Is organic food in trouble???
Without any benefits to the consumer, let's hope organic food dies a quick death...
Pity Britain’s organic farmers. According a full-page report in today’s Guardian, they’re close to going bust. Sales of organic produce have fallen 13% per cent in a year (organic vegetables, for example, are down £34.1 million). So Green and Blacks, Rachel’s and Yeo Valley are all fighting for their survival, and the firms are meeting today in London to help co-ordinate a fightback.
As Zoe Wood reports:It is a big ask for an industry which has been badly battered. The latest data from analysts TNS – which monitors sales through supermarkets – shows the market for organic food was down 13% in the year to 9 August. Sales of organic vegetables are down more than a third in the last year, and demand for fertiliser-free fruit has fallen nearly 16%. While organic milk is now the fastest growing organic foodstuff, sales were up only 2% over the last 12 months.But what has caused the demise of the organic food industry? Well, no surprises, it was the recession. Andrew Baker, the chief executive of Duchy Originals (the Prince Of Wales’s expensive food company) told the Guardian: “The organic industry hasn’t done a good enough job of informing consumers about the benefits, so it was vulnerable in recession when the choices we make are based on price.”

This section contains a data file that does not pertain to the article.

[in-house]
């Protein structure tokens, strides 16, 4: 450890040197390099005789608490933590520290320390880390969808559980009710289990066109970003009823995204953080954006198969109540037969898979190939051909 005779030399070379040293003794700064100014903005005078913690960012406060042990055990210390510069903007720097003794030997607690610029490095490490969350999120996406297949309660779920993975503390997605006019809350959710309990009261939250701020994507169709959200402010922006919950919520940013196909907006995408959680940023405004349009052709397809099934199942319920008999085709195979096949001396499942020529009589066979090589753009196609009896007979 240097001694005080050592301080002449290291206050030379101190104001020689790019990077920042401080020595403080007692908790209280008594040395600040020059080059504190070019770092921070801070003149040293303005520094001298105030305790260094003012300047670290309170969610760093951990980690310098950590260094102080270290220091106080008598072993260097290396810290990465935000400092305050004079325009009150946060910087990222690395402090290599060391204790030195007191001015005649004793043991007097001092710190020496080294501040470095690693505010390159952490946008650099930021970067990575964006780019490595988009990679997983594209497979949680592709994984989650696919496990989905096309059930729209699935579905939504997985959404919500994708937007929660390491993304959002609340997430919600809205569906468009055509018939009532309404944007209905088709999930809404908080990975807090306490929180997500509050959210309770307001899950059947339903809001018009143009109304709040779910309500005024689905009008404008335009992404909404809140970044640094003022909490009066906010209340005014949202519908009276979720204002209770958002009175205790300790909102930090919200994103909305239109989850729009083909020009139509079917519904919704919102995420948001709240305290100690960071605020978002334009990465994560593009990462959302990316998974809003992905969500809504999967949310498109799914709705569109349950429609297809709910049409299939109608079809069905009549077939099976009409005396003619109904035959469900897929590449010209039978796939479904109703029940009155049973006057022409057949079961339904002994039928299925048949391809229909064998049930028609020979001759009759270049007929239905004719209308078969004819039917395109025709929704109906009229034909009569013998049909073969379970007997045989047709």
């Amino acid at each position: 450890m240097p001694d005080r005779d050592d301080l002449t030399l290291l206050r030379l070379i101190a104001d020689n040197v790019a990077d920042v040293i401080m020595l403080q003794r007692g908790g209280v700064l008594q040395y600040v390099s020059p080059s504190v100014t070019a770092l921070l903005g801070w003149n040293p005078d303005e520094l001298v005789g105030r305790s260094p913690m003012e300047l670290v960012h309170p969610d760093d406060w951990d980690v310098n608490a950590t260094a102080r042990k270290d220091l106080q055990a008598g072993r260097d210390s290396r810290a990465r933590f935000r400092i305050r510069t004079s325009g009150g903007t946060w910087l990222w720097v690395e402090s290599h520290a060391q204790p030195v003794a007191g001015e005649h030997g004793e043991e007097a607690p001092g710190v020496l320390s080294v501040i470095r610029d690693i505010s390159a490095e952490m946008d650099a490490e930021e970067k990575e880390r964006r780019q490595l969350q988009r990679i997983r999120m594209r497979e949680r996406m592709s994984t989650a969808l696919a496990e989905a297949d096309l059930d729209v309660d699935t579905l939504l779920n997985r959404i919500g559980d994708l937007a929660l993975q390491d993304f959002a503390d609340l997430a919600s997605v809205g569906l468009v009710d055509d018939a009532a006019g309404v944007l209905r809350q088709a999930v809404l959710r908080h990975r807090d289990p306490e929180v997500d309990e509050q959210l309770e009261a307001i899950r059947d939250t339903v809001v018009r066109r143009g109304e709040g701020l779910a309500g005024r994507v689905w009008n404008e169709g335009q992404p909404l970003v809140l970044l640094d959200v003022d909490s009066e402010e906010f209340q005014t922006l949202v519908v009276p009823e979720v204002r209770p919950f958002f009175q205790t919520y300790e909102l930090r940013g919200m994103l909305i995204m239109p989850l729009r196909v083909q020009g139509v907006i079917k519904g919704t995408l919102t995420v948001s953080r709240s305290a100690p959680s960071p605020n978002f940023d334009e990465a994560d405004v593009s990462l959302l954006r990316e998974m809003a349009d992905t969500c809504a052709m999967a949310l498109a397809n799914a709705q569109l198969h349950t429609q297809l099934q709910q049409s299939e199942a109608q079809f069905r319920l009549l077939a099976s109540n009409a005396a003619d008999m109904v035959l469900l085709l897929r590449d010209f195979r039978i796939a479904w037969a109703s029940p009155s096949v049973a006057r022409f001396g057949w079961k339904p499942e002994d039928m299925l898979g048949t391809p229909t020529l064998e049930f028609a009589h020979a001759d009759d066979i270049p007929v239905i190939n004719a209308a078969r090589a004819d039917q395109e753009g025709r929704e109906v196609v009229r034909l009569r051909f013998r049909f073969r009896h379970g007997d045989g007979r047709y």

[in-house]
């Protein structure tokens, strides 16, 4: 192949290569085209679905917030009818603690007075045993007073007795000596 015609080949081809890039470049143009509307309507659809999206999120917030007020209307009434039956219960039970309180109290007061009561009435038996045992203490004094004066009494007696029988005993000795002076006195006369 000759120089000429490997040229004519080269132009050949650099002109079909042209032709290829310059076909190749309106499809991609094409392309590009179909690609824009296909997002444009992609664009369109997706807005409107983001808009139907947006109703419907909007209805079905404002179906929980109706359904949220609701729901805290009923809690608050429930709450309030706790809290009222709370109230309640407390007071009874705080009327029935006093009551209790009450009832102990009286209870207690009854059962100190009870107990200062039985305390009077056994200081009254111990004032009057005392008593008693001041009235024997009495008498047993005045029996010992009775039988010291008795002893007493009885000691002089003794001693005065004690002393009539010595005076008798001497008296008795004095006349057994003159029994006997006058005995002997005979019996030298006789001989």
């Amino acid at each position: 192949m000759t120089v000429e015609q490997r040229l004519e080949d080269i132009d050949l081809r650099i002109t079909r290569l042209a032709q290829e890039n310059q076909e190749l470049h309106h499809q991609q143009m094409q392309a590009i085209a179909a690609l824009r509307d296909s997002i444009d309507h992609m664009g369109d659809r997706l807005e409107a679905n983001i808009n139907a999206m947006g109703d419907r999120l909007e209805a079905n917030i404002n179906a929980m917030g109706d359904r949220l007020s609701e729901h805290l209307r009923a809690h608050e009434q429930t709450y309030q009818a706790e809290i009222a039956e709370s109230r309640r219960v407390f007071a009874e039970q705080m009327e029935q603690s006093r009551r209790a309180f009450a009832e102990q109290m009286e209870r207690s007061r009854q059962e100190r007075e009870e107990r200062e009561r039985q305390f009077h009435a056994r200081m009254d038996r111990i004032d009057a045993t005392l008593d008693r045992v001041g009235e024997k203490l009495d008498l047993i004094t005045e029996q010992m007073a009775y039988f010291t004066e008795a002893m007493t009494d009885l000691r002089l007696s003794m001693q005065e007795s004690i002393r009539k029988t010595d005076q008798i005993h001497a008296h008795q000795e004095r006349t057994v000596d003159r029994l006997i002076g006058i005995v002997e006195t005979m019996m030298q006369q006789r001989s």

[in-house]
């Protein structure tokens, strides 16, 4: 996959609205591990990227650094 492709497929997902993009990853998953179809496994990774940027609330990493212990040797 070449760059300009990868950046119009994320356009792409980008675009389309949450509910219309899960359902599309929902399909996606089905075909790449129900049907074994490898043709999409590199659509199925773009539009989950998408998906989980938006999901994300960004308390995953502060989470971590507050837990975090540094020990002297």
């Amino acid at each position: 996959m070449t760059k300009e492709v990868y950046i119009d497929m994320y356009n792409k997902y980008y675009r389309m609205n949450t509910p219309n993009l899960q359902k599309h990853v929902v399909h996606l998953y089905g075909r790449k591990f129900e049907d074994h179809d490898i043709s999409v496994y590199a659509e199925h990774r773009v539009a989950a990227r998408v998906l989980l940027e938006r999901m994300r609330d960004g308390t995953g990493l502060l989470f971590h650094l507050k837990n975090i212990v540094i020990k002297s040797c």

Aha! So the recession has forced people to make choices based on price, has it? Welcome to planet earth, Andrew. That’s what most of us have been doing our entire consumer lives. And it seems the well-off, organic brigade, are now learning how to look after the pennies too. Sure, they won’t admit at their trendy soirées that the chicken they are serving is Waitrose own-brand battery hen - but then the guests won’t able to tell it’s not organic, Normandy-raised, and corn-fed either. (I wonder, what the hell else are you supposed to feed a chicken?) We know that organic food isn’t more nutritious. And it’s also pretty obvious that it doesn’t taste any better. It’s clear, then, that the organic food industry has been quiet over consumer benefits because, besides feelings of righteous smuggery, there aren’t any.